Should I Use Ice or Heat on My Running Injury?

Woman with ice pack on knee
Jupiterimages/Stockbyte/Getty Images

"After a recent run, my shins started to hurt. One running friend told me to ice them, but then someone else told me to put heat on them. What's the best pain relief?"

Applying ice or heat can provide relief when you're dealing with a running injury. For different types of injuries, though, you should use these treatments at different times. Here's a guide to when to use hot or cold therapy:


When to Use: If you have a tender or tight spot that's been bothering you for a little while, applying heat before you run or do another form of exercise can help loosen your muscle and relax the area.

What to Use: Use a heating pad (available at most drugstores) or a towel soaked with hot water.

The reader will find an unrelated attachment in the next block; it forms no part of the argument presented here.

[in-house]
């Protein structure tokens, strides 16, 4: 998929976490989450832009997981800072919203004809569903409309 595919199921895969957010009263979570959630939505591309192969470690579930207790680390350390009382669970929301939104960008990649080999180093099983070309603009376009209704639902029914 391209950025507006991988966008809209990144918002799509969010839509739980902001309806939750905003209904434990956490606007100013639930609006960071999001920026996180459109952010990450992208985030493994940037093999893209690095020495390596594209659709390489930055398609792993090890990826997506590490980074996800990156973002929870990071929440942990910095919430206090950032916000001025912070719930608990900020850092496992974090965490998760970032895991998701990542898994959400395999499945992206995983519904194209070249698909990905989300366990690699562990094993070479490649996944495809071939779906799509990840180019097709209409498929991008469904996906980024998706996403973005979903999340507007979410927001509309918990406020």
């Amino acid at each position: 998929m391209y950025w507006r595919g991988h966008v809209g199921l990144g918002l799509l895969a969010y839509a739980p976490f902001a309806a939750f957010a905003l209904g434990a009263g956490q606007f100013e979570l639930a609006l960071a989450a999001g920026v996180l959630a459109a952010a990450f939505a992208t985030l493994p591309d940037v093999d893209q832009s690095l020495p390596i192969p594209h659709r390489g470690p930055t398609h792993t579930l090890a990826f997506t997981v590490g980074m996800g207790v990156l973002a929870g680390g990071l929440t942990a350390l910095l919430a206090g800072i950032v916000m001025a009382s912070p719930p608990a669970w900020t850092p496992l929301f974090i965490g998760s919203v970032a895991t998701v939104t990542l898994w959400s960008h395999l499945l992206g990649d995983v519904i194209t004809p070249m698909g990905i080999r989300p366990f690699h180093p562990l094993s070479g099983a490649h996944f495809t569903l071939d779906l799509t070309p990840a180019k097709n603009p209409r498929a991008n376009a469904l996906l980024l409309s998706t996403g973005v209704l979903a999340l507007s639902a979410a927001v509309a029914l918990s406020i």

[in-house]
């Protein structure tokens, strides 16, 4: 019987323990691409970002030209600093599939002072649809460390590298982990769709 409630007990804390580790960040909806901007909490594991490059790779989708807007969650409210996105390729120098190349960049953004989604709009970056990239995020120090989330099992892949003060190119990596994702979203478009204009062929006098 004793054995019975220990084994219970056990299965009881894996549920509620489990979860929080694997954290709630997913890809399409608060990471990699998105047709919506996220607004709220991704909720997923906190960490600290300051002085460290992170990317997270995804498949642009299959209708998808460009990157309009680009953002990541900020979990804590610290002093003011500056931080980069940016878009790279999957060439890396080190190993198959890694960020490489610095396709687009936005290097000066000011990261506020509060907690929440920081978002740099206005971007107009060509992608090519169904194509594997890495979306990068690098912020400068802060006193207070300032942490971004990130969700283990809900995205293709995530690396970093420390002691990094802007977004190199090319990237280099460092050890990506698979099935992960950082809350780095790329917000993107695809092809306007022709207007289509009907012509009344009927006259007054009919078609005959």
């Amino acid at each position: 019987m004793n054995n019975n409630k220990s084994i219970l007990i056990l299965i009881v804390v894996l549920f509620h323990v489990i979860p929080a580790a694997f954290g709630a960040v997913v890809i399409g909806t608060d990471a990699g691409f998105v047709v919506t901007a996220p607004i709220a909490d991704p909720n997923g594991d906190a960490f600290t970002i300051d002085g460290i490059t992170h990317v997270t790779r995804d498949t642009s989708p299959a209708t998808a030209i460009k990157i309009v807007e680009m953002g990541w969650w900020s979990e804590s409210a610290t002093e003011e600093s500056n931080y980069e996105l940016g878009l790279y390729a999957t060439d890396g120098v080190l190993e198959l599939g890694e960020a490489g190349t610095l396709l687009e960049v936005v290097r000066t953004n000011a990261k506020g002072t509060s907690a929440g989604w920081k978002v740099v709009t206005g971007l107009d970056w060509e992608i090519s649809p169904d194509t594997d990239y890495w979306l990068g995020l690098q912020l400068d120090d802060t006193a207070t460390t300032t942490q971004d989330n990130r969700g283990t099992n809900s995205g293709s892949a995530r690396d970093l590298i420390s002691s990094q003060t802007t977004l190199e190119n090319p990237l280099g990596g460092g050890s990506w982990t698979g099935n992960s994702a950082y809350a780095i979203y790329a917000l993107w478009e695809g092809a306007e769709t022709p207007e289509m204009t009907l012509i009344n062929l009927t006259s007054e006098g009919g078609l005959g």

How Long: Before you head out for a run, apply heat for 5 to 10 minutes.


When to Use: Use ice immediately after sustaining an acute injury, such as a sprain. Ice should also be used when you've re-aggravated a chronic injury, such as plantar fasciitis or shin splints. An ice bath can also help with muscle recovery after running a marathon or long training run.

What to Use: You can use an ice pack (a plastic bag filled with ice; a bag of frozen vegetables; or even a frozen water bottle, which is especially good for pain on the bottom of the foot). Make sure that you place a towel between the ice and your skin -- don't apply it directly.

How Long: Ice for 15 to 20 minutes for three to five times a day, if possible. For acute injuries, ice the first 24 to 48 hours after the injury. For chronic injuries, ice when you've re-aggravated the injury and are feeling pain.